Named for the "crystal-clear" water conditions along the Lake Erie shore, Crystal Beach was a small community located within Fort Erie, Ontario.
The Crystal Beach Amusement Park operated along the waterfront for just over a century. Since the park closed in 1989 the land has been occupied by a gated community, the Crystal Beach Tennis & Yacht Club.
While the park had many rides it's main claim to fame was the Cyclone. Built in 1927, this intense coaster had a full-time nurse on hand, to revive passengers who had passed out during the ride. Packed with spiraling drops and twisting track, the Cyclone terrorized riders until 1946.
The high cost of maintenance and operations doomed the Cyclone. In 1947, the coaster was carefully dismantled and a large part of it was used to construct the parks new coaster,including it's metal support structure and the lattice-work station. Herb Schmeck was brought in to design the Comet, which was part of a three coaster series that included the Hersheypark Comet & the San Antonio Rocket. All three share similar track designs and features, but the Crystal Beach Comet was the longest coaster of the series.
The Comet is arguably the most popular attraction from the Crystal Beach Amusement Park. Legend has it, the best part was climbing the 96 foot lifthill, while gazing down on the lake water. Just as the train started descending the riders cwould get a great view of the Buffalo Skyline across the lake. In the year 1985, the park actually modified the trains of the Comet, splitting them in half, so that one could ride facing backwards or forwards. This really made it two rides in one!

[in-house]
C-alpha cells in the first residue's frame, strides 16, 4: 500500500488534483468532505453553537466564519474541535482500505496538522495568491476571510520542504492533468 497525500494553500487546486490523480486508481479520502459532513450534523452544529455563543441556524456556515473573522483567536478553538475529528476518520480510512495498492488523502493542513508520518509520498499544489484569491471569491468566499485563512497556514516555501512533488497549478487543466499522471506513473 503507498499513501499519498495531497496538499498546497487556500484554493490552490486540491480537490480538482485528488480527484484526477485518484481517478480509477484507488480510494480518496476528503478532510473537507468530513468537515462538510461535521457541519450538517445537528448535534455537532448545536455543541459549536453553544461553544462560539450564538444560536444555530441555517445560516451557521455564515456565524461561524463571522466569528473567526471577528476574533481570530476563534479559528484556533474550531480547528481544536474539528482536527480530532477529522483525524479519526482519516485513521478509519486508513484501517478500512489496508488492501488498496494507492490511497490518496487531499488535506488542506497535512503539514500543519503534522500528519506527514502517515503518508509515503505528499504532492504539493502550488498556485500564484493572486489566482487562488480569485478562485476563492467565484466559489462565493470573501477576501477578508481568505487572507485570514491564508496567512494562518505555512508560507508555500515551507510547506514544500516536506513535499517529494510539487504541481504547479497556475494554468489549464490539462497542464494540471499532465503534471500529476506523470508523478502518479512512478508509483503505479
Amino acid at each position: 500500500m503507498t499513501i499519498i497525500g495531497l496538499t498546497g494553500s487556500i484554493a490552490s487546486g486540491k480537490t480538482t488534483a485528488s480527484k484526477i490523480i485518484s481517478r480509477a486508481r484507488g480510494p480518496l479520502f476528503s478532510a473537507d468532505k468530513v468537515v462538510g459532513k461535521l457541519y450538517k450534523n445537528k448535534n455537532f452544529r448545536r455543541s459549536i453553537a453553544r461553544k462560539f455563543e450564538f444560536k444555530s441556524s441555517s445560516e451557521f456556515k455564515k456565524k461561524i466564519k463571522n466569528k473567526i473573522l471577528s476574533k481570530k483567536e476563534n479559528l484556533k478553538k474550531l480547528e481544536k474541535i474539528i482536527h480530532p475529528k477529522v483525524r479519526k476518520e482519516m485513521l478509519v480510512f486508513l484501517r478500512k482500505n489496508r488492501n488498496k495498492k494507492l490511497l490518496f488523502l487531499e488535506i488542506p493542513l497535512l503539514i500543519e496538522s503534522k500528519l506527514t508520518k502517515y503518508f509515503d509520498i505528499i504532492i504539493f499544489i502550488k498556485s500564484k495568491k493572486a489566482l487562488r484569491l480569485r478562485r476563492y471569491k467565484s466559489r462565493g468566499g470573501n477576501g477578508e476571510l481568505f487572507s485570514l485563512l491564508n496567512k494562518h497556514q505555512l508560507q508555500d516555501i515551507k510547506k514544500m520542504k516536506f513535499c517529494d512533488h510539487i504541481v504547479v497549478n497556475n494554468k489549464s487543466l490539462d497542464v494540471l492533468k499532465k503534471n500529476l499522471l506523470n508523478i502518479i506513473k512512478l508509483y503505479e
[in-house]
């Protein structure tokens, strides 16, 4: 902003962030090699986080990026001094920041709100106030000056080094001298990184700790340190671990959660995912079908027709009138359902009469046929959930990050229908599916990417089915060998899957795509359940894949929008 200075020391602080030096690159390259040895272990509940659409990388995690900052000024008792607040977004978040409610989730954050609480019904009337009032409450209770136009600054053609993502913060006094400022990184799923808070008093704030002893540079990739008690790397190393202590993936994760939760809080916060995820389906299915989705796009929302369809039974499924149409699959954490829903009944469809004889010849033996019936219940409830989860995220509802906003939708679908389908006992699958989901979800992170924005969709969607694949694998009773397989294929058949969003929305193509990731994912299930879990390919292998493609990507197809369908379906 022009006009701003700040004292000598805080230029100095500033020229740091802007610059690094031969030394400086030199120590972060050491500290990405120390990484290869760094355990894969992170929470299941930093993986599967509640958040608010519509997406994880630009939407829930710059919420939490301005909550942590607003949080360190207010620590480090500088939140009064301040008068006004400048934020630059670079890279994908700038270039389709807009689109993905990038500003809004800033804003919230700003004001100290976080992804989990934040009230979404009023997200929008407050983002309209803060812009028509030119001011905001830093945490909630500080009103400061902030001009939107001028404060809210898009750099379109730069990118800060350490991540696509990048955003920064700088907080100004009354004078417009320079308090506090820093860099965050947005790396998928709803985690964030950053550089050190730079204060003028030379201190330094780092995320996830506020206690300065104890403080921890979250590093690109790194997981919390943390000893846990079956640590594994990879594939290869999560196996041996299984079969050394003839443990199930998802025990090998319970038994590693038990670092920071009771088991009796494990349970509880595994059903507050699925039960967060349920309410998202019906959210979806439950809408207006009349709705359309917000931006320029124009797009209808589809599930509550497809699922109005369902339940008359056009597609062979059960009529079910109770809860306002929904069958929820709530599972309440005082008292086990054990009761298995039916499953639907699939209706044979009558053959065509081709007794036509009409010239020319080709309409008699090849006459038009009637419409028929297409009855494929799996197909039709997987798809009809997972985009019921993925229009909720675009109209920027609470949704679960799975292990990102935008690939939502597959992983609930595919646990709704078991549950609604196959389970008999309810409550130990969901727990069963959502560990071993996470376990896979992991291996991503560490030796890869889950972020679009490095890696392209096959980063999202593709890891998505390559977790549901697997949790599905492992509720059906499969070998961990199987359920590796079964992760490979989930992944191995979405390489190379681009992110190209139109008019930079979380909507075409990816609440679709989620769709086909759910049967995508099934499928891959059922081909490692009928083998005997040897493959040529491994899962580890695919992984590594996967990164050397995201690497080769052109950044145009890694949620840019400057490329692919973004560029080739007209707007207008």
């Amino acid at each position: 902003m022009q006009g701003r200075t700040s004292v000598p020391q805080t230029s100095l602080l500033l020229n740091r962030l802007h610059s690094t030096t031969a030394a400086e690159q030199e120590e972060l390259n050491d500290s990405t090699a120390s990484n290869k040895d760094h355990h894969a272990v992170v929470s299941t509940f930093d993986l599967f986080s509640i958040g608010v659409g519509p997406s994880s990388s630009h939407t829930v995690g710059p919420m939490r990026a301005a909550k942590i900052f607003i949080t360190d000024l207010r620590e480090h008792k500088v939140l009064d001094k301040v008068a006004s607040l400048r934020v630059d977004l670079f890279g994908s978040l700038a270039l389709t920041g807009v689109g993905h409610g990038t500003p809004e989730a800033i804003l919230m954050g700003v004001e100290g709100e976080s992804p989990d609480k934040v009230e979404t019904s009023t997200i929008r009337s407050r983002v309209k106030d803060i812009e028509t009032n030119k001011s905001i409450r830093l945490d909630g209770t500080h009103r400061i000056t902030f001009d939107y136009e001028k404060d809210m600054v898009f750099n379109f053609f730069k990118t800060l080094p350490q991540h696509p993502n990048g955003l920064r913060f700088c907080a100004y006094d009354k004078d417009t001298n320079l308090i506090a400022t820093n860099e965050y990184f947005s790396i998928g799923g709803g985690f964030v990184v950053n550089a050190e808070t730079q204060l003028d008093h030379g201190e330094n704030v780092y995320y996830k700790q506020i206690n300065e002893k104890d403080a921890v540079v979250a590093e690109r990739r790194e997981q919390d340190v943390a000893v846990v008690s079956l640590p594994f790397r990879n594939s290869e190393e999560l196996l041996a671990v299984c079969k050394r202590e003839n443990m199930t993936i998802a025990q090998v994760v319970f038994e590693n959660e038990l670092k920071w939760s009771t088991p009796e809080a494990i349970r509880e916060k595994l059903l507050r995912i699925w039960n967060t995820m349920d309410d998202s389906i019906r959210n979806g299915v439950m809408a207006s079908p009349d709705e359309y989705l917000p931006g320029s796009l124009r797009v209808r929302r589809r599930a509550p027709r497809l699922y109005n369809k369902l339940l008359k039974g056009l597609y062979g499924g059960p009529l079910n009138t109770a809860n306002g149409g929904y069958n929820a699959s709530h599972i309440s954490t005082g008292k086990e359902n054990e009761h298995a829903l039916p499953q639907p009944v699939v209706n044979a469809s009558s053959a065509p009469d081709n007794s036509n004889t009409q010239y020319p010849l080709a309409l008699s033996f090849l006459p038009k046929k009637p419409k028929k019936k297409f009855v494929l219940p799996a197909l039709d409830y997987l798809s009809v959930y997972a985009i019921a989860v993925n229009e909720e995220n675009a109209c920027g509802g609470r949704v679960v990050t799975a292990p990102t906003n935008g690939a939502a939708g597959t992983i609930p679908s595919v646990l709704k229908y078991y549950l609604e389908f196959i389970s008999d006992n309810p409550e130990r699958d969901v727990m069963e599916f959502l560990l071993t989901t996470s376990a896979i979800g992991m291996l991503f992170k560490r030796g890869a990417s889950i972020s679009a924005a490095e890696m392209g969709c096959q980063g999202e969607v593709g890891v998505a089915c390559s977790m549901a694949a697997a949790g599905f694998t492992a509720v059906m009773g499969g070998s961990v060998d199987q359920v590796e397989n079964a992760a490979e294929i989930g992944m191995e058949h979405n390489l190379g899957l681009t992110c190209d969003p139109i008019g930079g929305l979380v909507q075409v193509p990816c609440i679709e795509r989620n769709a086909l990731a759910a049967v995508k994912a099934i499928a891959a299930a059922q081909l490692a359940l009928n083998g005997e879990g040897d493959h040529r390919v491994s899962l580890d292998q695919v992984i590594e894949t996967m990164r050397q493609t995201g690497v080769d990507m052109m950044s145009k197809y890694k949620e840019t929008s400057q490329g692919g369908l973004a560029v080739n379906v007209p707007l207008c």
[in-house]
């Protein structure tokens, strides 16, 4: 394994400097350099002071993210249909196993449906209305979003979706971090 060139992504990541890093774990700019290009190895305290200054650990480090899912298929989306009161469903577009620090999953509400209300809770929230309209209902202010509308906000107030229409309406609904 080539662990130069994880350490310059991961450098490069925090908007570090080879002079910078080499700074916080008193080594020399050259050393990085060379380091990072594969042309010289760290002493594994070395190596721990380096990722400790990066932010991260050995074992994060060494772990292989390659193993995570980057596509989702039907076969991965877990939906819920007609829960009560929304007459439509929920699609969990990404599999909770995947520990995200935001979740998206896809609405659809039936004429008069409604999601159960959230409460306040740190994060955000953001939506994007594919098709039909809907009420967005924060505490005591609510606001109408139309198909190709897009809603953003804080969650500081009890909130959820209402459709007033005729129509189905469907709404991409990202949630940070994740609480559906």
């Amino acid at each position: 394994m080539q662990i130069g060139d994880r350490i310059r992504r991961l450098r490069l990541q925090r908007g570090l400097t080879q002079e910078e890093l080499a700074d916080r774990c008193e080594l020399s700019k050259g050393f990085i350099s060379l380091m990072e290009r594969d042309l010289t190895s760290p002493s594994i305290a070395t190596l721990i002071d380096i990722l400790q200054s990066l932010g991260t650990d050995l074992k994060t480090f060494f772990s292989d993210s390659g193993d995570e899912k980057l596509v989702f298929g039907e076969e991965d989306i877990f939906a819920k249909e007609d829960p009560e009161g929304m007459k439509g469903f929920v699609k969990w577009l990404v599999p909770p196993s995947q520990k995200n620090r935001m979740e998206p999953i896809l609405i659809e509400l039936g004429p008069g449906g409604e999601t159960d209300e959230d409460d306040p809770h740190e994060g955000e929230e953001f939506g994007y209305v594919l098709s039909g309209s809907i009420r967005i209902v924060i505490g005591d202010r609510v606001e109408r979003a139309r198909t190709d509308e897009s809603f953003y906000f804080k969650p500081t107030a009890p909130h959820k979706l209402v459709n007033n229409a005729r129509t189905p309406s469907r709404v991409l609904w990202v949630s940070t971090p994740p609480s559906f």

Crystal Beach closed forever in 1989, but the Comet's future was only in doubt for a short time. At the auction, Charlie Woods, the owner of The Great Escape in Queensbury, New York successfully bid for The Comet.
The Comet sat in storage at Fantasy Island in Grand Island NY for a few years before being moved to Great Escape. In 1993 construction began, with the site located on the old sand pit in the back of the park.
PTC provided blueprints from the Crystal Beach Cyclone and new trains as well. John Pierce assisted in the construction, with Martin & Vleminckx building the track. New Oak ledgers, 4 x 12 and 6 x 12 wooden beams were used. The yellow paint was stripped off and steel structure was painted white. The total cost of the project was somewhere in the vicinity of $4 million. The Great Escape Comet opening June 25th 1994.
Over the past 16 season the Great Escape Comet has thrilled many, many riders. We never had the opportunity to experience the Comet at Crystal Beach, but thanks to its preservation we didn't miss out on riding a wonderful piece of amusement park history at Great Escape.